Bluewater Passage Preparations or

How to Sail Off the Edge of the World!

Part 3 — Posted: September 16, 2015

Continued from last week—click here for Part 1, Part 2, Part 4

Offshore Navigation Aboard

GPS will be your primary means of knowing your current location, SOG, COG, etc., whether you use electronic or paper charts.

Electronic Charts—You’ll most likely have electronic charts aboard whether in a dedicated chartplotter or just an iPad and open-ocean navigation can be straightforward. You choose a course to your destination and head in that direction for days or weeks at a time. Sometimes you have an intermediate waypoint or two to avoid a reef or to pick up some favorable currents/weather.

Paper Charts—In making a decision as to whether or not to carry paper charts in addition to the electronic charts here are a few things to keep in mind:

  • Electronic charting is now required on commercial ships and they are no longer required to carry paper charts but commercial chartplotter systems must have complete redundancy. Consumer-level electronic systems are not typically qualified under this requirement so in order to be legal under US jurisdiction you need to carry paper charts (and update them per the weekly Notice to Mariners).
  • Using a chartplotter does not eliminate the need to know how to navigate. When you read stories of chartplotter-caused catastrophes, they have been known to ba caused by not navigating properly. If you don't know how to navigate with paper charts, you should take a navigation class even if you go electronic.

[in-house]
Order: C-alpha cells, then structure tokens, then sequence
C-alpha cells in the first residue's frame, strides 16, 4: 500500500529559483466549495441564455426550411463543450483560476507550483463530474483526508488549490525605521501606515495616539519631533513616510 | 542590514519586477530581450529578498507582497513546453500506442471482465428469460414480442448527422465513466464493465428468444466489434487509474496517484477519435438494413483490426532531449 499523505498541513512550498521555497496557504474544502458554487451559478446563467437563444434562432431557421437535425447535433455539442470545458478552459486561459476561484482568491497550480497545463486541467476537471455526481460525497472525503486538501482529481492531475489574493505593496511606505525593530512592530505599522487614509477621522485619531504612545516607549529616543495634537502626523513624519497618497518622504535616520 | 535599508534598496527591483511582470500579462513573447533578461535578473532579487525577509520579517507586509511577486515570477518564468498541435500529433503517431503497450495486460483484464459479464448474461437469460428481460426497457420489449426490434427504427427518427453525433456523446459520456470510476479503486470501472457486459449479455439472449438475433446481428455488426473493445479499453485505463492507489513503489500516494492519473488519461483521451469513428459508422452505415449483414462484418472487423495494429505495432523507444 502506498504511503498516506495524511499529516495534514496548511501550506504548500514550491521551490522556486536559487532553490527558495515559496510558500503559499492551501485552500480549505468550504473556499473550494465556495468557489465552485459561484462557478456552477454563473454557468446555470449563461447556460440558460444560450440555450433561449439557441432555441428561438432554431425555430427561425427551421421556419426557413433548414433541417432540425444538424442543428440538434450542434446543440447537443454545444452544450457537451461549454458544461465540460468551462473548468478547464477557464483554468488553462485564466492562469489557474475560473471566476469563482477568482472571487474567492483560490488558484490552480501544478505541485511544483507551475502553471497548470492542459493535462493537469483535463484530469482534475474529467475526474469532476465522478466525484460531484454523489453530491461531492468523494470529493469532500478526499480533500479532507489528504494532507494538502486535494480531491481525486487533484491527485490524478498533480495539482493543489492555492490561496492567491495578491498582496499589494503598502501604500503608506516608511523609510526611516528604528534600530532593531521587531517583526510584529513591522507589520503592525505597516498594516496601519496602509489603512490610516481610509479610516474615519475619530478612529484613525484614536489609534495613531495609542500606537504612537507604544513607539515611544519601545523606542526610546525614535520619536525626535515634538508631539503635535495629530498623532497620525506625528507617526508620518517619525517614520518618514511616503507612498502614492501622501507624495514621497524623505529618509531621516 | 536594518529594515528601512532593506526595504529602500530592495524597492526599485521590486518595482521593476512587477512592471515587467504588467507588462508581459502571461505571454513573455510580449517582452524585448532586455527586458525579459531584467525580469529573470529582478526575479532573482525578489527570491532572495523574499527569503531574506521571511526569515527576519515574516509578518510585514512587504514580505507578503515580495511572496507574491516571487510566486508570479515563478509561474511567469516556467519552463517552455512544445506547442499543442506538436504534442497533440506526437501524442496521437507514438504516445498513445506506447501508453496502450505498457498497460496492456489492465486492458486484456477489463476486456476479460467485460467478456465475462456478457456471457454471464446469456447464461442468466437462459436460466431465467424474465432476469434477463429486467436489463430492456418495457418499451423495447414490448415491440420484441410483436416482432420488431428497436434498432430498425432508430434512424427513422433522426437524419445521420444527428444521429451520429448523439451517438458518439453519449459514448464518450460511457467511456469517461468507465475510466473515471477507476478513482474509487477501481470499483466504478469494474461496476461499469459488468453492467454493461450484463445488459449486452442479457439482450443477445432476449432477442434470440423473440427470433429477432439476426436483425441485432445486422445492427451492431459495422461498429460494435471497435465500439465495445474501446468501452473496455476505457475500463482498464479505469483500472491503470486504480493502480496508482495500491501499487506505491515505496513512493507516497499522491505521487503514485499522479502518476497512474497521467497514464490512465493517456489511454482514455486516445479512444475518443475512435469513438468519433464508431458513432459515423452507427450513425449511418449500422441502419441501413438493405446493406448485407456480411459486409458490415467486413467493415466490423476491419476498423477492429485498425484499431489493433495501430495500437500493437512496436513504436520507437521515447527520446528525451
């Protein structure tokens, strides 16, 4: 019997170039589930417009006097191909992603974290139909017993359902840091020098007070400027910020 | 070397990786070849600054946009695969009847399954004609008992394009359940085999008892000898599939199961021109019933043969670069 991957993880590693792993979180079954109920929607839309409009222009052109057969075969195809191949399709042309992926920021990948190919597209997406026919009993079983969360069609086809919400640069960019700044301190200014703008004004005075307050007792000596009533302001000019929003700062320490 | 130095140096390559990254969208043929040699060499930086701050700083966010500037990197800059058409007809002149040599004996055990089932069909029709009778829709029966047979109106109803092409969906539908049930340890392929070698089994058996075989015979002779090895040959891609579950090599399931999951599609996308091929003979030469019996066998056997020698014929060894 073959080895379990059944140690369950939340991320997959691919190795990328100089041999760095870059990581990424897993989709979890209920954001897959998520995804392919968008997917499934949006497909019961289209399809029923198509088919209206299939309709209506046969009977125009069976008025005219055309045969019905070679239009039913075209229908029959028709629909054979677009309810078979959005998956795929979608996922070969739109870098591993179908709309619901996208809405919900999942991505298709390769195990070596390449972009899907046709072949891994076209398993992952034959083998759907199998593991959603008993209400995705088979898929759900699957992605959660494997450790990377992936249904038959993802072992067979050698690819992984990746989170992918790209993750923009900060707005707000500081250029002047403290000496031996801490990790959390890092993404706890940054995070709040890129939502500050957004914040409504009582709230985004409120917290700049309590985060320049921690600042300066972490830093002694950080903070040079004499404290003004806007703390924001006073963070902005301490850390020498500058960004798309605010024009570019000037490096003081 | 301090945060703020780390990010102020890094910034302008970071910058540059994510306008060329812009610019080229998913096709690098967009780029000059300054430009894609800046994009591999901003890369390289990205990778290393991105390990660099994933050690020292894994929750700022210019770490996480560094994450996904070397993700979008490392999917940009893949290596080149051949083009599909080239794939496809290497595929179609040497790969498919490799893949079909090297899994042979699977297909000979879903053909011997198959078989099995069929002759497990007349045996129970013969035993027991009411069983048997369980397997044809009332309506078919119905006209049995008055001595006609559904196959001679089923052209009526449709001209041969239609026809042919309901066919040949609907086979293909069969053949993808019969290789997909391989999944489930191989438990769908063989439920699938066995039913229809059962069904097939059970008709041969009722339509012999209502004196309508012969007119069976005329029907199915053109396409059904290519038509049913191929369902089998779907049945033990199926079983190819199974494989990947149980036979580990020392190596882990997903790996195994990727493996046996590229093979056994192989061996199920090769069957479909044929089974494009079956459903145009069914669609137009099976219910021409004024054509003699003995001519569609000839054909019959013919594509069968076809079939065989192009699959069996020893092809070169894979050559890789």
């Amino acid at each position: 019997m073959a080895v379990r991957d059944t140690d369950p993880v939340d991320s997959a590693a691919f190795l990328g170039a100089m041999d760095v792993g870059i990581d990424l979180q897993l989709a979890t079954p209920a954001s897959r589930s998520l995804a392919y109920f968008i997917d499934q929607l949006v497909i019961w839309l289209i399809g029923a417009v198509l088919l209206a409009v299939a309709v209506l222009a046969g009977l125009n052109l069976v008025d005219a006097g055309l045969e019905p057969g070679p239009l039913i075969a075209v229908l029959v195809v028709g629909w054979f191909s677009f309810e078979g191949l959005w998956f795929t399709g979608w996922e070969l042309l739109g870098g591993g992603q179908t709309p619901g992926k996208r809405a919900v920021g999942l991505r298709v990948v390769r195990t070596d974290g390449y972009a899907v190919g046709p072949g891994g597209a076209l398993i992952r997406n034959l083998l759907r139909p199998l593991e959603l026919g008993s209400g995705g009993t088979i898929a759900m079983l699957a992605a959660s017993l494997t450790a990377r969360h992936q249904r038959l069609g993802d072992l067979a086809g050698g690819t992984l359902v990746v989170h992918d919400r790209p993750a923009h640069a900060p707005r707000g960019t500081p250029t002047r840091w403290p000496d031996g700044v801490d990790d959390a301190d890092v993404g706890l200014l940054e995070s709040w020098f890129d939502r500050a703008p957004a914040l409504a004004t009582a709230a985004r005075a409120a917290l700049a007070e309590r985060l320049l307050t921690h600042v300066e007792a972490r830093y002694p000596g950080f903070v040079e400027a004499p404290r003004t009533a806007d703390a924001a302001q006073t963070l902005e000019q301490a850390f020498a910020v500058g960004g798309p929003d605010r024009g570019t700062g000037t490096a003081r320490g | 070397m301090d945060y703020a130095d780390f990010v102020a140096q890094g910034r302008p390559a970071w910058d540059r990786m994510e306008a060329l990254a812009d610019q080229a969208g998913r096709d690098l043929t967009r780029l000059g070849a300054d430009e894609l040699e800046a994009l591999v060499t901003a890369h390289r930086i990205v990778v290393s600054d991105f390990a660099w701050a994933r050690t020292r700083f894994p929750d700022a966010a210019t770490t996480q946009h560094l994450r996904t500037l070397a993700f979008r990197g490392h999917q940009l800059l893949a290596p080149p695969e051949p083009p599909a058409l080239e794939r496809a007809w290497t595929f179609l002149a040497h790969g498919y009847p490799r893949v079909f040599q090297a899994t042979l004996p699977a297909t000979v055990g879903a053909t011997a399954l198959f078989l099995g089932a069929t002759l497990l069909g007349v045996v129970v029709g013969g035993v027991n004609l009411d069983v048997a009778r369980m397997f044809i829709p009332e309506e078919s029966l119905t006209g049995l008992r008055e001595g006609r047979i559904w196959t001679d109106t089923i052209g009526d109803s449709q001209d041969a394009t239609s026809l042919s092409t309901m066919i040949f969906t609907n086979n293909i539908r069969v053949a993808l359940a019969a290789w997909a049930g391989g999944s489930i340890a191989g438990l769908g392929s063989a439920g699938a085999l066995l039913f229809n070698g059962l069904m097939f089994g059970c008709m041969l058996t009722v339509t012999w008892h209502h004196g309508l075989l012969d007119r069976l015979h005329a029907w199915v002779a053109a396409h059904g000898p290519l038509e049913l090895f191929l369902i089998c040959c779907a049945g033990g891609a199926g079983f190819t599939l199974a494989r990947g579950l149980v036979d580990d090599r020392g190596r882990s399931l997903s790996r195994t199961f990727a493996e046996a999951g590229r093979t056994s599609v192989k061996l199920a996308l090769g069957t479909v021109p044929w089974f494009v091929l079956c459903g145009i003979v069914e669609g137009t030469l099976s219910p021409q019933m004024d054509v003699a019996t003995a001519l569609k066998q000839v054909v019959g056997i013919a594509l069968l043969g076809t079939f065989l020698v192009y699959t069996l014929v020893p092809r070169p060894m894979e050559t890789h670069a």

• Lightning is an often-cited concern about electronics aboard. However, lightning is a shore-related phenomenon and is exceedingly rare on long ocean passages as shown on the adjascent NASA map of lightning frequency.
  • Charts in some areas are not very good. This applies to both electronic and paper (as the electronic charts are typically based on the paper). See the article on Navigation by Google Maps for an example of how charts in Fiji are only somewhat related to the reef locations. Similarly, if you look at the paper chart covering the passage from Vanuatu to Australia, you won’t see any of the intervening atols or reefs (even the Great Barrier Reef). You have to zoom in electronically or look at the higher magnification paper charts to see the hazards.

On Celebrate, we carry a full set of paper charts in addition and plot our location twice a day while under passage. The operational navigation of keeping the boat on course is entirely electronic with the chartplotter at the helm. With the GPS-supplied COG vector, we adjust the autopilot compass-course a degree or two every 15 minutes (when the timer goes off).

Automated Identification System—“AIS” is another key component to safe navigation. The AIS receiver receives the broadcasts from ships and similarly-equipped smaller boats and displays their position and other information on the chart-plotter. If you upgrade to a transponder, your boat will also transmit its position to other ships and boats. With AIS, you will “see” ships as much as twenty miles away but as AIS uses line-of-sight VHF frequencies, range depends on mast heights. On watch, you can sometimes watch a ship alter course to avoid you at 5 to 10 miles away.